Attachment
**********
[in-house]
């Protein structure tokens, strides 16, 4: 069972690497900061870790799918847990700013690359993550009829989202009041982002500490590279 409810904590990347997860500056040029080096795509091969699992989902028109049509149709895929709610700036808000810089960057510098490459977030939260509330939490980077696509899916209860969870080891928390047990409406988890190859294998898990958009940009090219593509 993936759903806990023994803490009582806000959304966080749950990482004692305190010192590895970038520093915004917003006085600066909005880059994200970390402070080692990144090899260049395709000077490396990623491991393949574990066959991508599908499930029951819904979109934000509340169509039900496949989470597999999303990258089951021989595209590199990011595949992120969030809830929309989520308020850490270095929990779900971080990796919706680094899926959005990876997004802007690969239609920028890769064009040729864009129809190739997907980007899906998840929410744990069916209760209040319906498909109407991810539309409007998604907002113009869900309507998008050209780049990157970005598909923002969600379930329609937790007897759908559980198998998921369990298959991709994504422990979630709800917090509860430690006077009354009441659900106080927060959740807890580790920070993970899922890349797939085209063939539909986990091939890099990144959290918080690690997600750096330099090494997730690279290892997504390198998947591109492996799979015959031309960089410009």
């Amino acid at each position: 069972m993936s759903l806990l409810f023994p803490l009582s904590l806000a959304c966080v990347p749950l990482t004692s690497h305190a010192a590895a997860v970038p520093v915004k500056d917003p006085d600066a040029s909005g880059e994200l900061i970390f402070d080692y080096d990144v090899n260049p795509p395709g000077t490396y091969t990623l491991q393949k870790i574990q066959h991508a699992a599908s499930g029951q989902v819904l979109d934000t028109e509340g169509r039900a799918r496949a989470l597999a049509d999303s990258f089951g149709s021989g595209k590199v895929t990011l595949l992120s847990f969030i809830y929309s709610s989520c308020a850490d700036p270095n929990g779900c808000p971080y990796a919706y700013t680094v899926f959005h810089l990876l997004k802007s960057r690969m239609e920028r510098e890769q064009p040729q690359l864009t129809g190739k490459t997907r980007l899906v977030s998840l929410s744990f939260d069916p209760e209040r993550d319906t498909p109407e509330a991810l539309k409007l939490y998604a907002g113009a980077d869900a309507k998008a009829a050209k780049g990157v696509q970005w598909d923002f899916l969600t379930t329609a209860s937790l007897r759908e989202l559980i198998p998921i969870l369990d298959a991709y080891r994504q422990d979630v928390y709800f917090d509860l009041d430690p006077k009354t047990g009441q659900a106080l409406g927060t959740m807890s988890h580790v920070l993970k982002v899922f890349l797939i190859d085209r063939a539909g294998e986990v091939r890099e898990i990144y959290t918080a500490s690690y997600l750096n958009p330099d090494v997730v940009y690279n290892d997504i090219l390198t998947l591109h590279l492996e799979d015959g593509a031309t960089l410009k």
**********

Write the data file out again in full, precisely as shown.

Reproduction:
[in-house]
């Protein structure tokens, strides 16, 4: 069972690497900061870790799918847990700013690359993550009829989202009041982002500490590279 409810904590990347997860500056040029080096795509091969699992989902028109049509149709895929709610700036808000810089960057510098490459977030939260509330939490980077696509899916209860969870080891928390047990409406988890190859294998898990958009940009090219593509 993936759903806990023994803490009582806000959304966080749950990482004692305190010192590895970038520093915004917003006085600066909005880059994200970390402070080692990144090899260049395709000077490396990623491991393949574990066959991508599908499930029951819904979109934000509340169509039900496949989470597999999303990258089951021989595209590199990011595949992120969030809830929309989520308020850490270095929990779900971080990796919706680094899926959005990876997004802007690969239609920028890769064009040729864009129809190739997907980007899906998840929410744990069916209760209040319906498909109407991810539309409007998604907002113009869900309507998008050209780049990157970005598909923002969600379930329609937790007897759908559980198998998921369990298959991709994504422990979630709800917090509860430690006077009354009441659900106080927060959740807890580790920070993970899922890349797939085209063939539909986990091939890099990144959290918080690690997600750096330099090494997730690279290892997504390198998947591109492996799979015959031309960089410009």
């Amino acid at each position: 069972m993936s759903l806990l409810f023994p803490l009582s904590l806000a959304c966080v990347p749950l990482t004692s690497h305190a010192a590895a997860v970038p520093v915004k500056d917003p006085d600066a040029s909005g880059e994200l900061i970390f402070d080692y080096d990144v090899n260049p795509p395709g000077t490396y091969t990623l491991q393949k870790i574990q066959h991508a699992a599908s499930g029951q989902v819904l979109d934000t028109e509340g169509r039900a799918r496949a989470l597999a049509d999303s990258f089951g149709s021989g595209k590199v895929t990011l595949l992120s847990f969030i809830y929309s709610s989520c308020a850490d700036p270095n929990g779900c808000p971080y990796a919706y700013t680094v899926f959005h810089l990876l997004k802007s960057r690969m239609e920028r510098e890769q064009p040729q690359l864009t129809g190739k490459t997907r980007l899906v977030s998840l929410s744990f939260d069916p209760e209040r993550d319906t498909p109407e509330a991810l539309k409007l939490y998604a907002g113009a980077d869900a309507k998008a009829a050209k780049g990157v696509q970005w598909d923002f899916l969600t379930t329609a209860s937790l007897r759908e989202l559980i198998p998921i969870l369990d298959a991709y080891r994504q422990d979630v928390y709800f917090d509860l009041d430690p006077k009354t047990g009441q659900a106080l409406g927060t959740m807890s988890h580790v920070l993970k982002v899922f890349l797939i190859d085209r063939a539909g294998e986990v091939r890099e898990i990144y959290t918080a500490s690690y997600l750096n958009p330099d090494v997730v940009y690279n290892d997504i090219l390198t998947l591109h590279l492996e799979d015959g593509a031309t960089l410009k």